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Boulb v. Vareen

United States District Court, D. South Carolina, Rock Hill Division

October 22, 2019

Brian K. Boulb, Petitioner,
v.
Acting Warden Vareen, FCI Edgefield, Respondent.

          ORDER AND OPINION

          Richard Mark Gergel United States District Court Judge.

         Before the Court is the Report and Recommendation ("R & R") of the Magistrate Judge recommending that Petitioner's petition brought pursuant to 28 U.S.C. § 2241 be dismissed for lack of jurisdiction. (Dkt. No. 9.) For the reasons set forth below, the Court adopts the R & R as the order of the Court and dismisses the petition without prejudice.

         I. Background

         In 2012, Petitioner Brian Boulb pled guilty to conspiracy to manufacture fifty grams or more of methamphetamine, in violation of 21 U.S.C. §§ 841, 846; possession of pseudoephedrine knowing it would be used to manufacture methamphetamine, in violation of 21 U.S.C. § 841(c)(2); and possession of equipment, chemicals or materials to manufacturing methamphetamine, in violation of 21 U.S.C. § 843(a)(6). Mr. Boulb was sentenced by the United States District Court for the Southern District of Illinois to 235 months' imprisonment, later reduced to 157 months' imprisonment, with four years' supervised release. The sentence was enhanced due to Mr. Boulb's prior Illinois state court drug convictions. (Dkt. No. 1-1 at 3-4.) In 2014, he moved the sentencing court to vacate, set aside or correct his sentence pursuant to 28 U.S.C. § 2255, which that court dismissed as untimely. (Id. at 6.)

         Mr. Boulb now moves pursuant to 28 U.S.C. § 2241 to be resentenced, arguing that his federal sentence was improperly enhanced because his 2008 state court drug conviction has now been overturned, and that his federal guilty plea was improper because his attorney did not produce mental health records demonstrating his intellectual disability and paranoid schizophrenia, which affected his ability to file a timely § 2255 petition in the Southern District of Illinois. (Dkt. No. 1 at 6-7.)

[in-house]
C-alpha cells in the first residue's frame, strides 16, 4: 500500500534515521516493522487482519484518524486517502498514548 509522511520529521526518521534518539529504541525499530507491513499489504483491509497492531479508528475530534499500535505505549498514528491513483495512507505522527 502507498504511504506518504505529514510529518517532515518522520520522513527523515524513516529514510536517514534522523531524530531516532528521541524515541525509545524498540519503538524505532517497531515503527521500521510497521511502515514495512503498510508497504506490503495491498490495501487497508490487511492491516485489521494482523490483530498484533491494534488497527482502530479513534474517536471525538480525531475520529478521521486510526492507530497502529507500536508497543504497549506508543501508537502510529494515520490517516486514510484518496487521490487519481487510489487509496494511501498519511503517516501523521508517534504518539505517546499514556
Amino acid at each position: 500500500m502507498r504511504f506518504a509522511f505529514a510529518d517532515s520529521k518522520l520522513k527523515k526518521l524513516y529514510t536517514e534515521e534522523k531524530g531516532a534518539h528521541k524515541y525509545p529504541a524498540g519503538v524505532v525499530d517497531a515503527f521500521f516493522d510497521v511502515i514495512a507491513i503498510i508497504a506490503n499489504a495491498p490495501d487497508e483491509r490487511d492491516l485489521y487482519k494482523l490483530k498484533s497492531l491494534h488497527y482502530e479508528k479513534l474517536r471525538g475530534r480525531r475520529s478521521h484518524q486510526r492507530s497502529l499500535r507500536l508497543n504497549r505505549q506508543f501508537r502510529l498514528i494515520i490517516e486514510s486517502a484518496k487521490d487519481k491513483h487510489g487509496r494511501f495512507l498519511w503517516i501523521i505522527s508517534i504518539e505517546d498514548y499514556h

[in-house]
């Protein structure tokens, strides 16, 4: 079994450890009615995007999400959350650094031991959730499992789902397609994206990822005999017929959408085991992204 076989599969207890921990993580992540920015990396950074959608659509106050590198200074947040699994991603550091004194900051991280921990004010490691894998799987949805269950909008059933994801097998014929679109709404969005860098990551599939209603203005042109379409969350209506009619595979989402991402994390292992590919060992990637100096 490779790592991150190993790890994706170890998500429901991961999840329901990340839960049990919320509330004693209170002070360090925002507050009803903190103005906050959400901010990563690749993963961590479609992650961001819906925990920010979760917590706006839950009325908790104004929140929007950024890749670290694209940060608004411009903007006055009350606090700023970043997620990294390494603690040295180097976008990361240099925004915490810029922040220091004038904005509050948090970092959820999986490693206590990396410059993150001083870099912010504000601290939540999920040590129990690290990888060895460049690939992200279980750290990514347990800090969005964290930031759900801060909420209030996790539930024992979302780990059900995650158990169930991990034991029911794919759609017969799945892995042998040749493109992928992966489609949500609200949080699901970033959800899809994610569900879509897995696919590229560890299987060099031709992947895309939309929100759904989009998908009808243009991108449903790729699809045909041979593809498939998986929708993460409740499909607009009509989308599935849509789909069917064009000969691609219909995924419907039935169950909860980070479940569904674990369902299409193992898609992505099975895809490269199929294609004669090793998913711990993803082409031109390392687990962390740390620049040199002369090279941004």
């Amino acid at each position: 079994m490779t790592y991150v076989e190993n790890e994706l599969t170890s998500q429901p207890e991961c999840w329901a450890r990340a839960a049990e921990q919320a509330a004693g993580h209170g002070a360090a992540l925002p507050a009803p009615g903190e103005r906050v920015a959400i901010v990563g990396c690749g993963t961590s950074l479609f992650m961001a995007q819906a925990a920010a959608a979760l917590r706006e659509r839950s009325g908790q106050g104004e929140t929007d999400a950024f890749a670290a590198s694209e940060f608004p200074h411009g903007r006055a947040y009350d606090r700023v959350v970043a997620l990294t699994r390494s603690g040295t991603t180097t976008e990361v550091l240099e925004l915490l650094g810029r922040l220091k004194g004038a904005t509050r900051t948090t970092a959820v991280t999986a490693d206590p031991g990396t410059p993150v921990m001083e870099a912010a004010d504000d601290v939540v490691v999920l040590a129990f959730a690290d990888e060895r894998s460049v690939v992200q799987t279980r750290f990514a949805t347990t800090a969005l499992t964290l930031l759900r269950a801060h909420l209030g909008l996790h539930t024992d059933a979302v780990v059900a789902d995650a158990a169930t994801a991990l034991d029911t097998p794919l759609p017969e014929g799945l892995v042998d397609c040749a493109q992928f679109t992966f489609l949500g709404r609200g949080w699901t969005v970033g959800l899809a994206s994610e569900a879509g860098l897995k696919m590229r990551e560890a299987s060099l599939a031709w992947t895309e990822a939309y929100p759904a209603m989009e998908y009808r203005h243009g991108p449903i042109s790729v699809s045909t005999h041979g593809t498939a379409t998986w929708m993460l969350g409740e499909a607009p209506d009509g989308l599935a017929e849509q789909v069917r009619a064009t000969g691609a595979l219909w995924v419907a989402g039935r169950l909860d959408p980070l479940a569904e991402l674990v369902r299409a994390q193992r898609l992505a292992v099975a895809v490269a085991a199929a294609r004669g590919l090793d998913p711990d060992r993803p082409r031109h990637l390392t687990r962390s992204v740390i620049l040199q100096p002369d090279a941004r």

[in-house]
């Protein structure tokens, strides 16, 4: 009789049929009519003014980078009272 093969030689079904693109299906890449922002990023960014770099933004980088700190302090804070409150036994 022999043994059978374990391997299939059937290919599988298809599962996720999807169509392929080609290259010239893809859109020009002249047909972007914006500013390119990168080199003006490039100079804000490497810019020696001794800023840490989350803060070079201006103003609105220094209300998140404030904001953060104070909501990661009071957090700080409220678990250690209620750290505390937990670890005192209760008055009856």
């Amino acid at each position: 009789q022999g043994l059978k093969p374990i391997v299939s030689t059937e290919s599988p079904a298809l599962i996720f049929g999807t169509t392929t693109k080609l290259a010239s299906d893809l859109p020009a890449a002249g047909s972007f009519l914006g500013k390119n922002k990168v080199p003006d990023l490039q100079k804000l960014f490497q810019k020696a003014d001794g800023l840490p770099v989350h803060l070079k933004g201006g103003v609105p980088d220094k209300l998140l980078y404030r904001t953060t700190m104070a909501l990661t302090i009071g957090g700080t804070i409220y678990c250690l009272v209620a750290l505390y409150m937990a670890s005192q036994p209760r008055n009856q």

II. Legal Standard

         The Magistrate Judge makes only a recommendation to this Court that has no presumptive weight, and the responsibility to make a final determination remains with the Court. See, e.g., Mathews v. Weber, 423 U.S. 261, 270-71 (1976). The Court may "accept, reject, or modify, in whole or in part, the findings or recommendations made by the magistrate judge." 28 U.S.C. § 636(b)(1)(C). Where there are specific objections to the R & R, the Court "makes a de novo determination of those portions of the report or specified proposed findings or recommendations to which objection is made." Id. Where a petitioner has not objected, the Court reviews the R & R to "only satisfy itself that there is no clear error on the face of the record in order to accept the recommendation." Fed.R.Civ.P. 72 advisory committee's note; see also Camby v. Davis, 718 F.2d 198, 199 (4th Cir. 1983) ("In the absence of objection ... we do not believe that it requires any explanation.").

         III. Discussion

         "[I]t is well established that defendants convicted in federal court are obligated to seek habeas relief from their convictions and sentences through § 2255" rather than § 2241. Rice v. Rivera, 617 F.3d 802, 807 (4th Cir. 2010). A petitioner may nonetheless proceed under § 2241 if § 2255 is "inadequate or ineffective to test the legality of [his] detention." In re Jones, 226 F.3d 328, 333 (4th Cir. 2010). To demonstrate that a § 2255 petition would be inadequate or ineffective to challenge the "legality of a conviction," the petitioner must establish:

(1) at the time of conviction, settled law of [the Fourth Circuit] or the Supreme Court established the legality of the conviction; (2) subsequent to the prisoner's direct appeal and first § 2255 motion, the substantive law changed such that the conduct of which the prisoner was convicted is deemed not to be criminal; and (3) the prisoner cannot satisfy the gatekeeping provision of § 2255 because the new rule is not one of constitutional law.

United States v. Wheeler, 886 F.3d 415, 427 (4th Cir. 2018). To challenge the "legality of a sentence," the petitioner must demonstrate:

(1) at the time of sentencing, settled law of this circuit or the Supreme Court established the legality of the sentence; (2) subsequent to the prisoner's direct appeal and first § 2255 motion, the aforementioned settled substantive law changed and was deemed to apply retroactively on collateral review; (3) the prisoner is unable to meet the gatekeeping provisions of § 2255(h)(2) for second or successive motions; and (4) due to this retroactive change, the sentence now presents an error sufficiently grave to be deemed a fundamental defect.

Id. at 429.

         Mr. Boulb is unable to satisfy either Wheeler standard because his claim for relief is predicated on his state court conviction being subsequently overturned, rather than a change in "substantive law." The Court, therefore, lacks jurisdiction over this § 2241 petition. The appropriate channel for the relief sought appears to be petitioning the Court of Appeals for the Seventh Circuit to allow a successive § 2255 motion before the sentencing court. After carefully considering Mr. Boulb's objections, including that he is "attacking the 'execution' of sentence, rather than the sentence ...


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